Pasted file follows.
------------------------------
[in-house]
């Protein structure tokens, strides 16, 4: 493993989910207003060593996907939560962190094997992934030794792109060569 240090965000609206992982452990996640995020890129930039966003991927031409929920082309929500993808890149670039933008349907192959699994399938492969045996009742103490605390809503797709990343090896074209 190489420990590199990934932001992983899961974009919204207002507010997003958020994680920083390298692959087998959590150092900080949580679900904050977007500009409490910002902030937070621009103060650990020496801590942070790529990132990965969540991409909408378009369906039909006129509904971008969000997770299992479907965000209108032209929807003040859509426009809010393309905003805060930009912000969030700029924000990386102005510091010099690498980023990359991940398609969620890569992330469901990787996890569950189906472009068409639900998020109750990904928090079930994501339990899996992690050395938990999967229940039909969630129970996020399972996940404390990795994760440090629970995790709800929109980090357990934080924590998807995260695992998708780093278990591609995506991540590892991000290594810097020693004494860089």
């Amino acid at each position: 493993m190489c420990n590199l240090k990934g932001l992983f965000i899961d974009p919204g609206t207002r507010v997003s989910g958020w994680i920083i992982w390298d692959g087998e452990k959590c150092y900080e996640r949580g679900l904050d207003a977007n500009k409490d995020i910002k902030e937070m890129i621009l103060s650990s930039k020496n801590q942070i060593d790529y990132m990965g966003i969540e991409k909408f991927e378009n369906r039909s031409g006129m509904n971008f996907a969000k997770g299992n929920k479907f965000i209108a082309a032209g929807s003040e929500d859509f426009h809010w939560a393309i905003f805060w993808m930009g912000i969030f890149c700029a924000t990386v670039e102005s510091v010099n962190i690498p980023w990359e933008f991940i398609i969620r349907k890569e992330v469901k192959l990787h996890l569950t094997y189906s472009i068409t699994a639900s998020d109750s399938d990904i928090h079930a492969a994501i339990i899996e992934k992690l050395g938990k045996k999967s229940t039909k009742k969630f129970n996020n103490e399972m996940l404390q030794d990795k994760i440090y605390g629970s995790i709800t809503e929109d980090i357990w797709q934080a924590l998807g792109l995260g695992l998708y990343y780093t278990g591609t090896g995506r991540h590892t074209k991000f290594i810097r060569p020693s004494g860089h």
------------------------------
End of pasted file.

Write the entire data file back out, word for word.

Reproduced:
[in-house]
């Protein structure tokens, strides 16, 4: 493993989910207003060593996907939560962190094997992934030794792109060569 240090965000609206992982452990996640995020890129930039966003991927031409929920082309929500993808890149670039933008349907192959699994399938492969045996009742103490605390809503797709990343090896074209 190489420990590199990934932001992983899961974009919204207002507010997003958020994680920083390298692959087998959590150092900080949580679900904050977007500009409490910002902030937070621009103060650990020496801590942070790529990132990965969540991409909408378009369906039909006129509904971008969000997770299992479907965000209108032209929807003040859509426009809010393309905003805060930009912000969030700029924000990386102005510091010099690498980023990359991940398609969620890569992330469901990787996890569950189906472009068409639900998020109750990904928090079930994501339990899996992690050395938990999967229940039909969630129970996020399972996940404390990795994760440090629970995790709800929109980090357990934080924590998807995260695992998708780093278990591609995506991540590892991000290594810097020693004494860089």
């Amino acid at each position: 493993m190489c420990n590199l240090k990934g932001l992983f965000i899961d974009p919204g609206t207002r507010v997003s989910g958020w994680i920083i992982w390298d692959g087998e452990k959590c150092y900080e996640r949580g679900l904050d207003a977007n500009k409490d995020i910002k902030e937070m890129i621009l103060s650990s930039k020496n801590q942070i060593d790529y990132m990965g966003i969540e991409k909408f991927e378009n369906r039909s031409g006129m509904n971008f996907a969000k997770g299992n929920k479907f965000i209108a082309a032209g929807s003040e929500d859509f426009h809010w939560a393309i905003f805060w993808m930009g912000i969030f890149c700029a924000t990386v670039e102005s510091v010099n962190i690498p980023w990359e933008f991940i398609i969620r349907k890569e992330v469901k192959l990787h996890l569950t094997y189906s472009i068409t699994a639900s998020d109750s399938d990904i928090h079930a492969a994501i339990i899996e992934k992690l050395g938990k045996k999967s229940t039909k009742k969630f129970n996020n103490e399972m996940l404390q030794d990795k994760i440090y605390g629970s995790i709800t809503e929109d980090i357990w797709q934080a924590l998807g792109l995260g695992l998708y990343y780093t278990g591609t090896g995506r991540h590892t074209k991000f290594i810097r060569p020693s004494g860089h």